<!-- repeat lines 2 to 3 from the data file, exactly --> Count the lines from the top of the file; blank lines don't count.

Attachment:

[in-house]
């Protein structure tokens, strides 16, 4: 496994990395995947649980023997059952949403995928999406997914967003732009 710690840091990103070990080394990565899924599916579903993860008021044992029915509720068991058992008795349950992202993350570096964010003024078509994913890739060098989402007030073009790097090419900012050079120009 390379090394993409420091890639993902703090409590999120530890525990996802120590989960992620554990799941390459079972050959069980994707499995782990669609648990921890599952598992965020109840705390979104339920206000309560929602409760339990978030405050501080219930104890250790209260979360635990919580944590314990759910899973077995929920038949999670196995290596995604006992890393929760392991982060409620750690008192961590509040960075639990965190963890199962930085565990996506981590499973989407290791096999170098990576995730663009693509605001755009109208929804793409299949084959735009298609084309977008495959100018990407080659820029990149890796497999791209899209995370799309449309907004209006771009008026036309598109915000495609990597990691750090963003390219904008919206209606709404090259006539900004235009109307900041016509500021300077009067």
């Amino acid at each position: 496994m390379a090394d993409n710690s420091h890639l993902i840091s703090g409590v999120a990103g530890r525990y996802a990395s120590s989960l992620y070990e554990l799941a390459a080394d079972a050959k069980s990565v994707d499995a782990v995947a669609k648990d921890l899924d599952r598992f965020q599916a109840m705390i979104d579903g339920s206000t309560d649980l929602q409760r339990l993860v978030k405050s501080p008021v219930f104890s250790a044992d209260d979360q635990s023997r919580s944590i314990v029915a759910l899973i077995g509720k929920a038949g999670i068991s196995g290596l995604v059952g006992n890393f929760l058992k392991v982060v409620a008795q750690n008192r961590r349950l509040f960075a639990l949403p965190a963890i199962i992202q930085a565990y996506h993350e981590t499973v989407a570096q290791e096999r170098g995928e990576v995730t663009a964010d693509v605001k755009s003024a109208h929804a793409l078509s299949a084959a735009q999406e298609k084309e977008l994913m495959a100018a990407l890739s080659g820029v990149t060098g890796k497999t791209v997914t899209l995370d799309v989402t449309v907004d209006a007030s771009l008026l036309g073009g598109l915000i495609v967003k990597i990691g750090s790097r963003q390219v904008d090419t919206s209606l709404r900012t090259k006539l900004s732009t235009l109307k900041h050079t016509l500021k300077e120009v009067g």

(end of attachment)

């Protein structure tokens, strides 16, 4: 496994990395995947649980023997059952949403995928999406997914967003732009 710690840091990103070990080394990565899924599916579903993860008021044992029915509720068991058992008795349950992202993350570096964010003024078509994913890739060098989402007030073009790097090419900012050079120009 390379090394993409420091890639993902703090409590999120530890525990996802120590989960992620554990799941390459079972050959069980994707499995782990669609648990921890599952598992965020109840705390979104339920206000309560929602409760339990978030405050501080219930104890250790209260979360635990919580944590314990759910899973077995929920038949999670196995290596995604006992890393929760392991982060409620750690008192961590509040960075639990965190963890199962930085565990996506981590499973989407290791096999170098990576995730663009693509605001755009109208929804793409299949084959735009298609084309977008495959100018990407080659820029990149890796497999791209899209995370799309449309907004209006771009008026036309598109915000495609990597990691750090963003390219904008919206209606709404090259006539900004235009109307900041016509500021300077009067």
């Amino acid at each position: 496994m390379a090394d993409n710690s420091h890639l993902i840091s703090g409590v999120a990103g530890r525990y996802a990395s120590s989960l992620y070990e554990l799941a390459a080394d079972a050959k069980s990565v994707d499995a782990v995947a669609k648990d921890l899924d599952r598992f965020q599916a109840m705390i979104d579903g339920s206000t309560d649980l929602q409760r339990l993860v978030k405050s501080p008021v219930f104890s250790a044992d209260d979360q635990s023997r919580s944590i314990v029915a759910l899973i077995g509720k929920a038949g999670i068991s196995g290596l995604v059952g006992n890393f929760l058992k392991v982060v409620a008795q750690n008192r961590r349950l509040f960075a639990l949403p965190a963890i199962i992202q930085a565990y996506h993350e981590t499973v989407a570096q290791e096999r170098g995928e990576v995730t663009a964010d693509v605001k755009s003024a109208h929804a793409l078509s299949a084959a735009q999406e298609k084309e977008l994913m495959a100018a990407l890739s080659g820029v990149t060098g890796k497999t791209v997914t899209l995370d799309v989402t449309v907004d209006a007030s771009l008026l036309g073009g598109l915000i495609v967003k990597i990691g750090s790097r963003q390219v904008d090419t919206s209606l709404r900012t090259k006539l900004s732009t235009l109307k900041h050079t016509l500021k300077e120009v009067g």